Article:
“You’ve Been Fooled” pulls us out of the stoner territory and back to the hard rock realm. Fast paced and massive sounding, the vocals sound huge and the infectious rhythm brings back that stomp and hip shaking urge. Like a hybrid of Lenny Kravitz and Kansas, we’ll go its way and won’t be wayward!

Closing up this rock fest is “Southern Star”. A big filthy sounding riff, laced with fuzz is delivered at a slow and steady pace. Vocally it comes in soft, painting a picture and telling a story with the lyrics, helping build it up. Deep bass and touches of organ round it off as it creeps towards the chorus. Ever dramatic, the organ and vocals really shine in the chorus whilst the drums keep it steady. With subtle piano lines creeping in during the second verse, the sound fills out as it continues at a leisurely pace, until we get a massive blues solo. Singing out with every note, the expressive lead and the back up from the piano, organ, rich and tasty sounding bassline and vocals deliver what could be the best lead section of the bunch – a fitting way to end such an infectious album.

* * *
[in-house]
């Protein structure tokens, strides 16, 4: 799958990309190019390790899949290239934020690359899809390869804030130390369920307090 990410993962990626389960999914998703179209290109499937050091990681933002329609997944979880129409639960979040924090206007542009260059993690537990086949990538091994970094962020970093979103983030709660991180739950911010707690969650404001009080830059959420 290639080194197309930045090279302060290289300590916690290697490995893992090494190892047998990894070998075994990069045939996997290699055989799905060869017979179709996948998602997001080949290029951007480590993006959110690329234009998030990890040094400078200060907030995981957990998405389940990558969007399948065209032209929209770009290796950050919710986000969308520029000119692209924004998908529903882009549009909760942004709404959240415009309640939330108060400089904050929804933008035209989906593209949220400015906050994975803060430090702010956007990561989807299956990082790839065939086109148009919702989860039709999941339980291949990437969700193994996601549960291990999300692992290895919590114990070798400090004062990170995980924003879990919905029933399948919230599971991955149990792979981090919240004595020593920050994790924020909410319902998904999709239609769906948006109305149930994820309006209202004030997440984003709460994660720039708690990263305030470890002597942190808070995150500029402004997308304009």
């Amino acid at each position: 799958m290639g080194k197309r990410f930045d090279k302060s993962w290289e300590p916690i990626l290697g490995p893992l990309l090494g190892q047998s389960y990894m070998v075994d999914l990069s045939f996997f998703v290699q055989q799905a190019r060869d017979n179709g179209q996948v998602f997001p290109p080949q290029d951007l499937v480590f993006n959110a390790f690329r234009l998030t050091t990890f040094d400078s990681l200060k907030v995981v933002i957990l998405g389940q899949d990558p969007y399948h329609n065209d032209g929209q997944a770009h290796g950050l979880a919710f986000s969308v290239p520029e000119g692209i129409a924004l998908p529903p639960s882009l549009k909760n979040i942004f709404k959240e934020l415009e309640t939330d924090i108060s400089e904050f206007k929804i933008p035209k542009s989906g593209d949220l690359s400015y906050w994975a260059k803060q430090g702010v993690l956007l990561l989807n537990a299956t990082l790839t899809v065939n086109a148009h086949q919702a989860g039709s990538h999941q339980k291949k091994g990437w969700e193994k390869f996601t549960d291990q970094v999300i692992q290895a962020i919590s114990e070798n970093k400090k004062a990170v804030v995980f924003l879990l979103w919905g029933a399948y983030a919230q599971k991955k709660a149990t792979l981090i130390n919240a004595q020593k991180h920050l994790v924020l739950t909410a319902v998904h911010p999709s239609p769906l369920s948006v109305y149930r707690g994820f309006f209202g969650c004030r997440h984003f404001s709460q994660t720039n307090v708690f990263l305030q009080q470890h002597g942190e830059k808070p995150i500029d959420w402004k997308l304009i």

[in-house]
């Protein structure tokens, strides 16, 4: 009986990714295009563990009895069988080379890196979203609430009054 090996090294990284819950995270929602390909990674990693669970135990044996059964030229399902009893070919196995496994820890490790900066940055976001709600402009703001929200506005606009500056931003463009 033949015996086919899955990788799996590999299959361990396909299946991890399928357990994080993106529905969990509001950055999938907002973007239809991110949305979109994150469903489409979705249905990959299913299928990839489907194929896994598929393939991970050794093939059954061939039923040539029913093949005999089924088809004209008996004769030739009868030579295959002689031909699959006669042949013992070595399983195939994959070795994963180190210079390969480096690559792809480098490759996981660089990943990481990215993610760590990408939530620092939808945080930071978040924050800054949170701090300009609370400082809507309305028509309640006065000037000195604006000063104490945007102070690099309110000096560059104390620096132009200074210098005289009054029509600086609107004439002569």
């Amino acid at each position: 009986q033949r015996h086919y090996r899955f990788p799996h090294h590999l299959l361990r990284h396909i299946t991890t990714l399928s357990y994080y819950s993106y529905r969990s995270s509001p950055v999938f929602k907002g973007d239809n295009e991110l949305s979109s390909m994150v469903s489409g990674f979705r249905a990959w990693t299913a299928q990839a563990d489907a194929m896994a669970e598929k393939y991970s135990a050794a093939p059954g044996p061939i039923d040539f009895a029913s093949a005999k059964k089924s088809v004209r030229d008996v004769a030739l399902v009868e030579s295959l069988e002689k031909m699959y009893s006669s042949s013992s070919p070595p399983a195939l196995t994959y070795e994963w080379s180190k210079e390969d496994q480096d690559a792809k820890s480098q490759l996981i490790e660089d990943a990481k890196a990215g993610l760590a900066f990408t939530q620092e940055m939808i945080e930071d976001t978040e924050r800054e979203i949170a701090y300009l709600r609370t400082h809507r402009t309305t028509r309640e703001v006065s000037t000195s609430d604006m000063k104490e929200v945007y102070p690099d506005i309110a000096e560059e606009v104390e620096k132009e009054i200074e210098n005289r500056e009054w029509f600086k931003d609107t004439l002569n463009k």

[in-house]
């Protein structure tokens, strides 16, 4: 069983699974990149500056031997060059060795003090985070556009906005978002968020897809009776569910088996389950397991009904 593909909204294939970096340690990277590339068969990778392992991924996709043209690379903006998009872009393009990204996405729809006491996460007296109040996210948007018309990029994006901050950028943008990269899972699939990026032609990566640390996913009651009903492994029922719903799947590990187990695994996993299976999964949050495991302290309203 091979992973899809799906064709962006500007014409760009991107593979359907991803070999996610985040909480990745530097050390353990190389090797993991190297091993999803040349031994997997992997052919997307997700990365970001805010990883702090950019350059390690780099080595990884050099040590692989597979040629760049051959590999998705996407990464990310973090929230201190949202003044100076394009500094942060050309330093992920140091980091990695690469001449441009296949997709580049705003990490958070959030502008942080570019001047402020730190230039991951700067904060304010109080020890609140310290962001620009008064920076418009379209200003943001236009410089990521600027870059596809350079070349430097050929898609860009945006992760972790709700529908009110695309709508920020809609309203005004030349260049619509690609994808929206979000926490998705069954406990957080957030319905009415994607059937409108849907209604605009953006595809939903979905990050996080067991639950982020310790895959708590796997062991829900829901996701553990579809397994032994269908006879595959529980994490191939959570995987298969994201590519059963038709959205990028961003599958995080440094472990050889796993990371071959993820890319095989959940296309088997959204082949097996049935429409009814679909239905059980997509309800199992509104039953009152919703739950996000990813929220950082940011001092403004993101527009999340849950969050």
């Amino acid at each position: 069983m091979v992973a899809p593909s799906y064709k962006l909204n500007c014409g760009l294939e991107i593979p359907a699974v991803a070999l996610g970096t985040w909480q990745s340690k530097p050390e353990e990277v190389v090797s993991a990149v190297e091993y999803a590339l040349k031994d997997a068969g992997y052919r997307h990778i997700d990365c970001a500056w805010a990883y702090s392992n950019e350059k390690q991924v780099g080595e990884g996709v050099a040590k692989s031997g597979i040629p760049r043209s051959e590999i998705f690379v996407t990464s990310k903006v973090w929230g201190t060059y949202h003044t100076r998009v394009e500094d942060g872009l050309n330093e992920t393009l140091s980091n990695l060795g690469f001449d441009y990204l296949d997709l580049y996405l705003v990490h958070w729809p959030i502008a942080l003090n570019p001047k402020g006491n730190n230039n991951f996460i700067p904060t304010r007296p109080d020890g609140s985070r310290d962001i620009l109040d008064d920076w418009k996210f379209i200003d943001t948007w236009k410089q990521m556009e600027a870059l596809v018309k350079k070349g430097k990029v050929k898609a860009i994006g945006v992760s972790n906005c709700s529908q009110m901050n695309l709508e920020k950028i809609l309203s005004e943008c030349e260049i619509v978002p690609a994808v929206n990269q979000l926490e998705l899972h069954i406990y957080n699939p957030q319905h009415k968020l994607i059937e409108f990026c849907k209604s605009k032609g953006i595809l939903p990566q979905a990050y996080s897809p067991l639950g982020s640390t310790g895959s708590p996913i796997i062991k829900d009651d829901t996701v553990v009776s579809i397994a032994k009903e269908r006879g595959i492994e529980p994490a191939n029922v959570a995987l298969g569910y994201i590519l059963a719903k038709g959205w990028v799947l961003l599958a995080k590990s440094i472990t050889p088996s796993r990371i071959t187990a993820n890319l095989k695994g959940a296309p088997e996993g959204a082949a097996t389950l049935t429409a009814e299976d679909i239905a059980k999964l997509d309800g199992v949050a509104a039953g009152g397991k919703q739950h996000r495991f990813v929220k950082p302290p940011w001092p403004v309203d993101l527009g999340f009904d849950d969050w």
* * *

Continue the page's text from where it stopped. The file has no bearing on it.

Time travel is possible and not in the realms of science fiction.  Sunrise To Sundown‘s 70’s feel is so convincing it actually sounds like it could have been released back then and wouldn’t have sounded out of place. Infectious, hook laden, simplistic but intricate. Engage time drive.

28.03.2016 Köln (Germany) – Club Bahnhof Ehrenfeld
29.03.2016 Aschaffenburg (Germany) – Colos-Saal
31.03.2016 Leipzig (Germany) – Hellraiser
01.04.2016 Hamburg (Germany) – Logo
02.04.2016 Essen (Germany) – Turock
04.04.2016 Pratteln (Switzerland) – Z7
06.04.2016 Kortrijk (Belgium) – De Kreun
07.04.2016 Rouen (France) – Le 106
10.04.2016 Paris (France) – Backstage By The Mill
12.04.2016 Munich (Germany) – Strom
14.04.2016 Karlsruhe (Germany) – Substage
28.04.2016 Berlin (Germany) – Desert Fest

08.07.2016 Oulu (Finland) – Jalometalli Festival
09.07.2016 Ballenstedt (Germany) – Rock Harz Festival
More dates to be announced soon…